Pilatus is a minor alp at 2132m (7000ft), but impressive for its sheer ruggedness, and the way it hangs over Lucerne Switzerland and several large lakes and forests. Its peak can be reached by a cog-wheel railroad, except in the winter, when snow and ice block the tracks. In these months, only the aerial cable cars, leaving from Lucerne, reach the top. The large gondola that carried us the last few thousand feet to the peek hung from a great cable with no support between its two ends, excepting one tower, which stood atop a sheer drop of close to a thousand feet. The top half of the mountain was snow covered, with evergreens petering out some hundreds of feet below the top. As we stepped out of the Gondola and into the visitor center on the mountain's top, it began snowing.
Standing outside the visitor center we could see impressive peaks, valleys, lakes and forests stretching far and wide. A stiff wind was blowing, and within two or three minutes we couldn't see much beyond the peak we were on. We went inside and had hot chocolate and pastries. As we sat and sipped, gazing through floor to ceiling windows, visibility continued to drop. We noticed that the staff were starting to close up, which seemed odd, as it was still morning. A smiling suited man with a managerial manner came through announcing something in Swiss German and everyone started moving towards the cables cars. Our friend Annette explained that the wind was picking up so much they were afraid they wouldn't be able to run the cable cars, and they were sending us all down the mountain before that happened. By the time we got down one flight of stairs the wind was too strong, the cable cars couldn't safely operate. We and a couple of hundred other visitor and staff waited perhaps half an hour before the manager came through and announced we would just have to wait the storm out. He invited us all back to the restaurant for free refreshments. So we sat in the big exposed glass walled restaurant consuming free soup, hot beverages, pastries and good bread and watched the blizzard lash the mountain. Chunks of snow the size of small cars broke off the cliffs and were thrown up and out. A wooden bench which had been left outside was hurled into a metal fence hard enough to snap some of the welds. Visibility was perhaps ten meters.
In the middle of this frozen hurricane, this onslaught of white fury, something, no two somethings black and sleek and solid appeared on the edge of visibility and simple hung in the storm. It seemed ridiculous that anything could live on a mountain peek in such a blizzard, but these forms seemed not only unconcerned, but rather playful. Annette and I, both former ornithologists, each had binoculars out and pointed within five seconds. Too slow, for the seemingly magical forms rotated slightly and in unison shot at amazing speed down wind and into the white-out.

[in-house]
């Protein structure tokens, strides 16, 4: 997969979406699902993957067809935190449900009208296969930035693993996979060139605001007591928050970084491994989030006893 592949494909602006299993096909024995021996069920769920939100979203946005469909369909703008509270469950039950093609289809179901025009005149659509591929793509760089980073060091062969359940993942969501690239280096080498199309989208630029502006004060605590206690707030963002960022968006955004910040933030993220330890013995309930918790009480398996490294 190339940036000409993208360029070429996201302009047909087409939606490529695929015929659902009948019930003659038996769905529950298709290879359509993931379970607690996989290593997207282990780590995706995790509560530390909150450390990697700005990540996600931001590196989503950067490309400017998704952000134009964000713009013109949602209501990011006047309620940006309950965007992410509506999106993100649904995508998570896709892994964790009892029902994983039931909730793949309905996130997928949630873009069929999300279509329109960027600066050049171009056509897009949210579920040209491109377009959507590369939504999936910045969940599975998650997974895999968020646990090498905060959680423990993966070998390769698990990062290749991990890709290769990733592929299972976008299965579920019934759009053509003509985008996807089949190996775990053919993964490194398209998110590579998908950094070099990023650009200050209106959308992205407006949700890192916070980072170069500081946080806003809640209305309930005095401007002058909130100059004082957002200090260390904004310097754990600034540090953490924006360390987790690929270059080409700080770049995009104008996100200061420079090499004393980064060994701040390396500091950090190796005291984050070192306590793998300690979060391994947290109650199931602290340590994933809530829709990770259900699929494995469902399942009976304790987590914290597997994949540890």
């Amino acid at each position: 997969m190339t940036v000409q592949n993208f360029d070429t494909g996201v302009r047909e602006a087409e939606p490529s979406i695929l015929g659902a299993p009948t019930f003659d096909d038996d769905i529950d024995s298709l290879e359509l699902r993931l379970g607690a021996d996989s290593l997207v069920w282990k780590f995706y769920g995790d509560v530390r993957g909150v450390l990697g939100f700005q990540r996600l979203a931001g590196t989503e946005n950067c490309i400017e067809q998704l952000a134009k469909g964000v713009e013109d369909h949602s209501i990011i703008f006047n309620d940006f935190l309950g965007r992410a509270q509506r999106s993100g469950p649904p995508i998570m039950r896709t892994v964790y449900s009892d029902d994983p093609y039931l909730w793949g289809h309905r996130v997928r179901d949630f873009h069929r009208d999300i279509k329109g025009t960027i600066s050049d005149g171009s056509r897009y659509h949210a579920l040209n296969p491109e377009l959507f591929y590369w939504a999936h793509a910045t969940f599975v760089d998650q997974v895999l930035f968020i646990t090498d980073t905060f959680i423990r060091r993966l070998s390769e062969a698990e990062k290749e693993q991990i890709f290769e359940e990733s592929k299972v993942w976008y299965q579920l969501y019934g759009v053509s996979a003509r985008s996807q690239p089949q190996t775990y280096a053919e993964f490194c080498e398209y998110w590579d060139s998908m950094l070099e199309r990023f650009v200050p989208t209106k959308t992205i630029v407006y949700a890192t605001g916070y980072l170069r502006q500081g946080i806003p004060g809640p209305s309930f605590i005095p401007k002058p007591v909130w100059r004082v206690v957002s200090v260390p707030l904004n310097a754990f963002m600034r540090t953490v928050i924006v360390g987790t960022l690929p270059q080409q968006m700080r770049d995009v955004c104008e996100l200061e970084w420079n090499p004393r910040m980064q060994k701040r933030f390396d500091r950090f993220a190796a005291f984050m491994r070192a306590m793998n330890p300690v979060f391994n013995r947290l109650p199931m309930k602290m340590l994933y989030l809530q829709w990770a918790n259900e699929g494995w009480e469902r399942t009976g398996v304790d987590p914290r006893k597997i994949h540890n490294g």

"Alpine Choughs!" announced Annette, and several tables-full of other tourists turned around to look for the now vanished birds.
Over the next hours, as the storm slowly passed, we watched the choughs hovering, flipping, clearly playing, in conditions that would kill any normal bird long before it could flee down the mountain. They seemed to seek out the crevices through which wind blew fastest, so as to make their acrobatics all the more impressive. When it finally stopped snowing, we could see dozens of choughs racing and chasing with no apparent goal but to use the still gale force winds to show off for each other. As the winds slowed most of the choughs settled into a snow bank a few meters below the absolute top of the mountain. Their bright yellow beaks and red feet did not hide within their thick black feathers, but stayed exposed to the ice and wind, as though the weather was warm and sunny. They danced on the barbed wire that keeps animals away from the weather station at the peak, swinging in time with the wind.
And with that the manager stopped handing out the free refreshments and herded us down to the cable cars. Our car, rated to hold up to 3000kg, was stuffed with 2985kg of tourists. The wind swung the car side to side as we slid down the cable and over the cliff. It took at least four cars to get everybody down.
Safely back in Germany, I've been reading about the choughs, and they are pretty amazing. They can be found at the tops of high mountains from North Africa to western China, and unlike most other wildlife often do not move to lower elevations in winter. Being corvids (members of the crow family) they are smart and social. They are omnivores, feeding in rapidly moving flocks on insects, seeds, eggs and anything provided by tourists. They eat a lot of berries in winter. They will eat from people's hands at ski resorts and other places where they are fed regularly. Their bills are smaller and their feathers thicker than other crows, but otherwise nothing about their appearance would make one think they were so immune to cold. They likely store food in rock crevice where the cold keeps it good until they want it. They may nest at higher elevation than any other birds. Seeing them play was well worth being stranded on a mountain top for, especially when the stranding was accompanied with free soup, hot chocolate and pastries. I would gladly have shared the pastries with the Choughs, if I wouldn't have had to go out in the storm to give it to them.